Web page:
With Beef Bans, India Moves to Protect Sacred Cows

Kolkata — Sitting outside a tiny office beneath a colorful portrait of a bull, members of the Bharatiya Janata Party’s Cow Development Cell relive their recent exploits: setting up road blocks, stopping cattle trucks and freeing cows bound for the slaughterhouse.

“We have to do it to save our cow mother,” says Subrata Gupta, head of the state of West Bengal’s branch of the group, an official arm of Prime Minister Narendra Modi’s political party.

Across India, the status of the cow—an animal deeply revered in Hinduism—is emerging as a divisive issue. Conservatives emboldened by the rise of Mr. Modi’s BJP, which has Hindu nationalist roots, are seeking stricter limits on beef eating.

The western state of Maharashtra, home to India’s financial capital of Mumbai, this year expanded its ban on cow slaughtering to add bulls and bullocks to the list. The BJP-governed state of Haryana recently imposed stricter punishments to protect the cow.

In March, Indian Home Minister Rajnath Singh called for a nationwide prohibition on beef, saying: “How can we accept that cows should be slaughtered in this country? We will do our best to put a ban on this, and we will do whatever it takes to build consensus.”

Mr. Modi won broad electoral support with an inclusive message of economic revival in a nation of myriad religions, languages and cultural traditions. But the government has also worked to promote yoga, a practice with roots in Hinduism, as well as Sanskrit, an ancient tongue that is used as Hinduism’s liturgical language.

Some Muslims contend the beef bans and other steps are aimed at them. “The BJP is trying to make Muslims feel like they’re not Indians,” says Siddiqullah Chaudhary of Jamiat-Ulama-i-Hind, a national Muslim-rights organization.

It isn’t just Muslims who object. “These religious things are spreading everywhere,” says Anubhav Chakraborty, who is Hindu yet opposes banning beef on the principle that it erodes India’s secular tradition. Earlier this year, Mr. Chakraborty planned a beef-eating event in the West Bengal capital of Kolkata—dubbed the “yummy protest” in local media—to challenge the bans.

He had to cancel at the last minute in a dispute with his venue, but he says he’ll try again. Similar beef-eating protests have been staged elsewhere. His mother and co-organizer, Ramala Chakraborty, argues that India is too poor not to do something useful with cows that are no longer giving milk or doing productive work. “We will have an empire of cows,” she says.

BJP spokesman Nalin Kohli says that those who complain about efforts to end cow slaughter “should begin by reading the constitution of India.” That document, which guarantees freedom of religion, says the state should modernize agriculture and animal husbandry and take steps for “improving the breeds, and prohibiting the slaughter, of cows and calves.”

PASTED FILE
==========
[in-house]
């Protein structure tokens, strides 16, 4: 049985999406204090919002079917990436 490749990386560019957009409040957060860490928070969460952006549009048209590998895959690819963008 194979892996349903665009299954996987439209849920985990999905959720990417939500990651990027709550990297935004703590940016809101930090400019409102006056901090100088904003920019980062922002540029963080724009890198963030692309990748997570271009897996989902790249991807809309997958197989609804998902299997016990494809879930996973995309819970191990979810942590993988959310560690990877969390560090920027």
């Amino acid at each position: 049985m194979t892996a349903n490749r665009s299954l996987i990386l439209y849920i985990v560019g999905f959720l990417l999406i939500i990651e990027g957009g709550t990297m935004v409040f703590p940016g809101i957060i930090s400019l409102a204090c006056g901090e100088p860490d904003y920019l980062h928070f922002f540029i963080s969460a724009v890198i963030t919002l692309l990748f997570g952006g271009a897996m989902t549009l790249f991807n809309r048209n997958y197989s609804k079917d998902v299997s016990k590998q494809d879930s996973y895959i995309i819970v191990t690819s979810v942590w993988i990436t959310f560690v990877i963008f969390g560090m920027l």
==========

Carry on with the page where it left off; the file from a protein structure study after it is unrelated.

Still, selling beef is legal in West Bengal and a handful of states, and the country is one of the world’s largest exporters of beef. Laws vary state-by-state, and much of the beef actually comes from buffalo, which isn’t sacred in Hinduism.

Penalties for slaughtering cows vary in states where it is illegal. Gujarat, for instance, sets a maximum seven-year jail term and 50,000-rupee ($780) fine, whereas in the capital city, Delhi, it’s a maximum five years’ jail and 10,000 rupees.

Cattle smuggling is common across India’s border into Bangladesh, and members of Mr. Gupta’s Cow Development Cell, which has set up “rapid-action groups” to stop cattle trucks despite having no legal authority, say they suspect the animals they liberated were headed there.

The BJP’s Mr. Kohli says the party doesn’t support behaving in a “vigilante manner.”

An hour’s drive south of Kolkata in the village of Champahati, Mr. Gupta met recently with a rapid-action group that a few months earlier had blocked the road, stopping trucks and freeing 92 head of cattle. “Members of our group surrounded the area,” says group member Anant Mondal.

A senior local police official said he was unaware of the incident.

Mr. Mondal embodies a challenge for the BJP as it tries to appeal to a broad cross-section of Indians. He is also a member of Vishwa Hindu Parishad, a hard-line Hindu group associated with, among other things, the 1992 destruction of a historic mosque in Ayodhya, which sparked rioting that killed hundreds and, even today, echoes politically and socially.

Mr. Mondal expresses a fear of Muslim domination and worries that Muslims are tricking Hindu women into marrying them. “We have to fight,” Mr. Mondal says.

This past January, a larger cattle-truck stoppage took place near the town of Barasat that involved right-wing activists. Several hundred animals were freed. A senior local police official declined to comment on the incident.

Debraj Mitra, 32 years old, said he was one of the participants. For years, Mr. Mitra says, the sight of cattle trucks troubled him. So he finally decided to act. “There is always a first time,” he says. With Mr. Modi in power, “we might get support from the top.”

Recently the Mitra family met with Mr. Gupta, head of the West Bengal cell, on the outskirts of Kolkata. Mr. Mitra’s mother, who is herself a BJP politician, paid Mr. Gupta a compliment, saying he looked younger than his 72 years.

“That is because of cow urine,” Mr. Gupta replied. Some believers hold that drinking small quantities of cow urine brings health benefits; it is a practice shared among several local Cow Development Cell members.

Mr. Gupta described the BJP Cow Development Cell to the younger Mr. Mitra. “We’ve had many operations—one in Bongaon, one in Champahati, and another one in Gangasagar, and many others,” Mr. Gupta said, naming several places around the state.

The two men agreed to keep in touch. “We need an organized movement,” Mr. Mitra said.